In this tech insight, we look at QR codes, the many different methods to generate them, the benefits of doing so, and the future for QR codes as the successor to barcodes.
What Is A QR code?
A QR (Quick Response) code, first designed in 1994 by Japanese company ‘Denso Wave’, is a type of two-dimensional barcode. It looks like square grid made up of smaller black and white squares (modules) and typically features three larger square patterns in three of its corners, which help scanners identify and orient the code. The black and white squares within the grid encodes the data. Unlike a one-dimensional barcode, which represents data in a series of vertical lines (which are based on the dots and dashes in Morse code), a QR code stores data in both vertical and horizontal arrangements. This means that a lot more data can be encoded in a QR code than a bar code, and a QR code can contain complex information, e.g. text, URLs, and other data types.
Making A QR Code
There are several ways you can make your own QR code. If you want to quickly share a URL of interest with others, it’s possible to make a QR code in Microsoft Edge that can be shared, and which directs them to that web page. This could be particularly useful if you want to open the same web page on a mobile device or share it with someone else without having to type or text the entire URL. Here’s how to make a QR code for a URL in Edge:
– Open Edge and go to the web page you want to make a QR code for.
– Right-click on a blank area of the web page and select ‘Create QR code for this page’ and choose either the option to ‘Copy’ (to paste and share it) or ‘Download’ (to get a png image download of the QR code).
– A QR code symbol also appears in the right-hand side of the address bar enabling you to re-use the code by clicking on it (which launches another QR code copy/download window).
Making A QR Code For A URL In Google Chrome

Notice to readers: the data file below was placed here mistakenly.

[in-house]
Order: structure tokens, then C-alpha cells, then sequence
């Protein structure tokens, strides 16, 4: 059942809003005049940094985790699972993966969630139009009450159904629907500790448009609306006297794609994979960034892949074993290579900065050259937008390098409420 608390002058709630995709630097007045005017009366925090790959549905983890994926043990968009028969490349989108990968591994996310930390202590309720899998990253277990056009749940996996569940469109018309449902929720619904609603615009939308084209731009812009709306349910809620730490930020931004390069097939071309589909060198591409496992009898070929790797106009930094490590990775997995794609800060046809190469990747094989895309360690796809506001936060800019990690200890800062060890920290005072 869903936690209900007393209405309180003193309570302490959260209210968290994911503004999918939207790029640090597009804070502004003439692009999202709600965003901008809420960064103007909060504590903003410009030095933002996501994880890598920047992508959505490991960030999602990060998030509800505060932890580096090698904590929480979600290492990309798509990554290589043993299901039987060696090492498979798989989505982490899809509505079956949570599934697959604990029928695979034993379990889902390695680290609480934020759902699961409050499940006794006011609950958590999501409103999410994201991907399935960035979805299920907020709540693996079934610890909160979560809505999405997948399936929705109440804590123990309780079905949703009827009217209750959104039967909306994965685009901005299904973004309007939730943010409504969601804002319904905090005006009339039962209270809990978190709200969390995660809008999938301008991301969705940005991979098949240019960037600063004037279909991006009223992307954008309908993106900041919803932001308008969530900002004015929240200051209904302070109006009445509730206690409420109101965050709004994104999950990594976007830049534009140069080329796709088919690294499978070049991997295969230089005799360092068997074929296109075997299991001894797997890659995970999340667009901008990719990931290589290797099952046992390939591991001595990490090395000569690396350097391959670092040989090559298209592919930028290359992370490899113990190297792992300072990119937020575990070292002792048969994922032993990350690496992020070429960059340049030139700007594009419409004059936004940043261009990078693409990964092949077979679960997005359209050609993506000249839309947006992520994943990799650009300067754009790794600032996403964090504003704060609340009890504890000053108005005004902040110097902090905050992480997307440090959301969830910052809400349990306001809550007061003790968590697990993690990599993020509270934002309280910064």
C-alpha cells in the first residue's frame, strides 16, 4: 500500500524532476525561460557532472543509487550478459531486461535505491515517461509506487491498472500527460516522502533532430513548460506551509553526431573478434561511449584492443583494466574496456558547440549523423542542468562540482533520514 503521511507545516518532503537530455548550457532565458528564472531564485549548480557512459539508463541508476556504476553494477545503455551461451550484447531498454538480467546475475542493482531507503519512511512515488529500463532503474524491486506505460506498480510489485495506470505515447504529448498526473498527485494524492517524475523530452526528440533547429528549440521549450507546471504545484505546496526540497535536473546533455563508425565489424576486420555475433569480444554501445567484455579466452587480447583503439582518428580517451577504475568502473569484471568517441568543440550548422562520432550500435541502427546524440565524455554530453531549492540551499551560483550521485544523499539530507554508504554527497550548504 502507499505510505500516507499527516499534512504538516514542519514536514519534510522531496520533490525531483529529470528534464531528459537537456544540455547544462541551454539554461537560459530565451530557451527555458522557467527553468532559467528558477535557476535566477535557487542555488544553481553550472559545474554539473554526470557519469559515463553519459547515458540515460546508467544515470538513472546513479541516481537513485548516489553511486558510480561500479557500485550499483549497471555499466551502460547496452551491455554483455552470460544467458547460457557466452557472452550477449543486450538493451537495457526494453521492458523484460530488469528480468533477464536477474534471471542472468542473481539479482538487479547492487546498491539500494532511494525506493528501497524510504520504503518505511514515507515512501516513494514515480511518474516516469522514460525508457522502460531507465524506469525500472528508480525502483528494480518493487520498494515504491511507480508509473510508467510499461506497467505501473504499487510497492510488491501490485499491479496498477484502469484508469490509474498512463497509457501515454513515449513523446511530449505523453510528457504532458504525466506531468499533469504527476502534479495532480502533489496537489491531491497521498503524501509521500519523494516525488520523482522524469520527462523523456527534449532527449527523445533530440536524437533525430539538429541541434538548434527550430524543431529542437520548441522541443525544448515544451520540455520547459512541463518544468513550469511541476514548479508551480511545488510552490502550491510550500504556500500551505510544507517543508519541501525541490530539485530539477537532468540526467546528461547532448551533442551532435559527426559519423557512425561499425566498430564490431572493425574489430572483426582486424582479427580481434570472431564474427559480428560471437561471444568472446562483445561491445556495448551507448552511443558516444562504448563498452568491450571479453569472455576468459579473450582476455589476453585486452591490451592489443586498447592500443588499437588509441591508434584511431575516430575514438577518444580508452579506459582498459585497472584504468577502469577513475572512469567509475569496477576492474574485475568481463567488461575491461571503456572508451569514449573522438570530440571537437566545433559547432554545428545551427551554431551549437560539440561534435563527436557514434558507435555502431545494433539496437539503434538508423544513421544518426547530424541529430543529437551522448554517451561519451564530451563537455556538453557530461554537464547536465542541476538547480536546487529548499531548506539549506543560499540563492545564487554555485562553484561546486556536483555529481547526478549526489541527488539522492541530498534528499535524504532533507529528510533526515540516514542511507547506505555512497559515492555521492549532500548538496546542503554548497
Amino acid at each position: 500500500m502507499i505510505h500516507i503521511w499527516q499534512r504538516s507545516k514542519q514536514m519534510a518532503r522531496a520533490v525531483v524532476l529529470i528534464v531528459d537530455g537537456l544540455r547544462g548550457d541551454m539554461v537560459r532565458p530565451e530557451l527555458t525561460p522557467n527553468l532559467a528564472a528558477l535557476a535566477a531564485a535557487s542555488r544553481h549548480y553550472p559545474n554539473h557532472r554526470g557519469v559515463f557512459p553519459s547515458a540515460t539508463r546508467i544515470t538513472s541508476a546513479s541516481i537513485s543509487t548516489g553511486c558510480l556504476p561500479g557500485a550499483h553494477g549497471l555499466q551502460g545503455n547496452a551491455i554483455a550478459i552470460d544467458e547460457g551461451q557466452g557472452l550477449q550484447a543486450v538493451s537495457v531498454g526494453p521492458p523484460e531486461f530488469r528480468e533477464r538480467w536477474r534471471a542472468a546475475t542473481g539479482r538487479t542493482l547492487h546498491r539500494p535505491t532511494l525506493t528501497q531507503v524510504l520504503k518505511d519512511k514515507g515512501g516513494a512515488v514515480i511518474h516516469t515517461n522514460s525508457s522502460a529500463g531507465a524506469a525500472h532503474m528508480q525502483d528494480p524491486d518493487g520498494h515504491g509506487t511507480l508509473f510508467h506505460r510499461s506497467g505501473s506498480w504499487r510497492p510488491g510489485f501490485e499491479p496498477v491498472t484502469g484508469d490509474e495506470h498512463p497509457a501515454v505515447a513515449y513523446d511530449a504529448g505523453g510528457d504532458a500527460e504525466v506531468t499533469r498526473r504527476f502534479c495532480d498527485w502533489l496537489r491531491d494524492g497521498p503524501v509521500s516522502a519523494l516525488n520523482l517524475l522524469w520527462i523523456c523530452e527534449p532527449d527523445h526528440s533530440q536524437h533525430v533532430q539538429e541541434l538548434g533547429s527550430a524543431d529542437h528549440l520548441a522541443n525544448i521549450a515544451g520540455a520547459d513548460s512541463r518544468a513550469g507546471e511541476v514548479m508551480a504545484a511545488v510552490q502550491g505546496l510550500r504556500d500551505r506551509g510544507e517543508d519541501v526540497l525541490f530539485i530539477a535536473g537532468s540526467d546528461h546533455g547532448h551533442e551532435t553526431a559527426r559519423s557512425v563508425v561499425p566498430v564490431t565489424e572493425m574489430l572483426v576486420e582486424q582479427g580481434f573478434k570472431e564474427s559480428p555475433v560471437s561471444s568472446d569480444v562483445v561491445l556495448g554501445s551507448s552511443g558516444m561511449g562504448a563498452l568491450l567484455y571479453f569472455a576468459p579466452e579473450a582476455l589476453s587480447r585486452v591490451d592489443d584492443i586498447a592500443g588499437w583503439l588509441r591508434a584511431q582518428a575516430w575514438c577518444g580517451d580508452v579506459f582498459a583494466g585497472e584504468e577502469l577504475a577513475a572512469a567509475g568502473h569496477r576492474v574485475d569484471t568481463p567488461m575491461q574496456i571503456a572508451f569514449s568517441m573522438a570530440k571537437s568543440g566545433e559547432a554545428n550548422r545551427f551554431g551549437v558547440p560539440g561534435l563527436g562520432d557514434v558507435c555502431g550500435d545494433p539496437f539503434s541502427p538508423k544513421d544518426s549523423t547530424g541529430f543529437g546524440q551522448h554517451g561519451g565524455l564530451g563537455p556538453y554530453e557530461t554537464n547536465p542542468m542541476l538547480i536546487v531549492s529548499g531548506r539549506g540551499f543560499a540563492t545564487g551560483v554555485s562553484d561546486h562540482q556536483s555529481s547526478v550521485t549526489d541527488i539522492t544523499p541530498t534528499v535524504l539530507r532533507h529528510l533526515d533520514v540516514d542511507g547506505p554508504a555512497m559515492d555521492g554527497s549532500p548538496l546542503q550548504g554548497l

To make a QR code for a URL using Google Chrome, the process is the same, but a QR code symbol doesn’t appear in the address bar.
For the Safari browser, a QR code can’t be generated unless a Safari QR code generator extension or an online QR code generator is used.
Online QR Code Generators
Other options for making a QR code include:
– Using open-source software e.g., Libre Office (free open-source software).Open the ‘Insert’ menu, hover over ‘OLE,’ click ‘QR and Barcode,’ and paste in the URL to be converted to QR code.
– Mobile apps for Android’s or iOS. These apps often have the function to generate QR codes in addition to reading them. Examples include: QR Code Reader and Scanner, QR TIGER, QR & Barcode Scanner, QR Code Reader, NeoReader, and many more.
– Web browser extensions or add-ons.
– QR Code APIs e.g., QRServer’s free API or Goqr.me’s API.
QR Codes Will Replace Bar Codes
QR codes are already set to replace bar codes. This will of course mean lower costs for retailers, will have implications for package design (less on-packaging information but more information available to customers), and the positive environmental impact of less packaging. For retailers, this could also mean improvements to inventory management, and it is likely to give greater flexibility to manufacturers and retailers in terms of updating product information.
What Does This Mean For Your Business?
QR codes provide businesses a streamlined and interactive method to connect with their audience, offering a bridge between the physical and digital realms. By generating and sharing QR codes for URLs, businesses can quickly direct customers to specific online content, whether it’s a promotional deal, a digital menu, or an informational page, without requiring users to manually type in web addresses. This eliminates potential errors, speeds up access, and is easy and convenient for customers in a world where most of us now use our mobiles for everything.
Having QR code generation features built into browsers, is also very convenient for users as the creation process is fast, seamless, integrated, and creates something that’s easy to share, which helps the business whose URL is being shared. Also, not having to rely upon on external tools or platforms to generate QR codes means that businesses can instantly create, share, and update QR codes directly from their browser, thereby enhancing efficiency and ensuring they can adapt to changing digital needs swiftly.
Being able to generate and share QR codes will soon be more important than ever for businesses with the QR codes set to replace the now 50-year-old bar codes. It should be noted, however, that QR codes can send users to web pages containing malicious code and therefore care should be taken when scanning them to check for authenticity, which could be something as simple as ensuring a sticker hasn’t been put over the original code.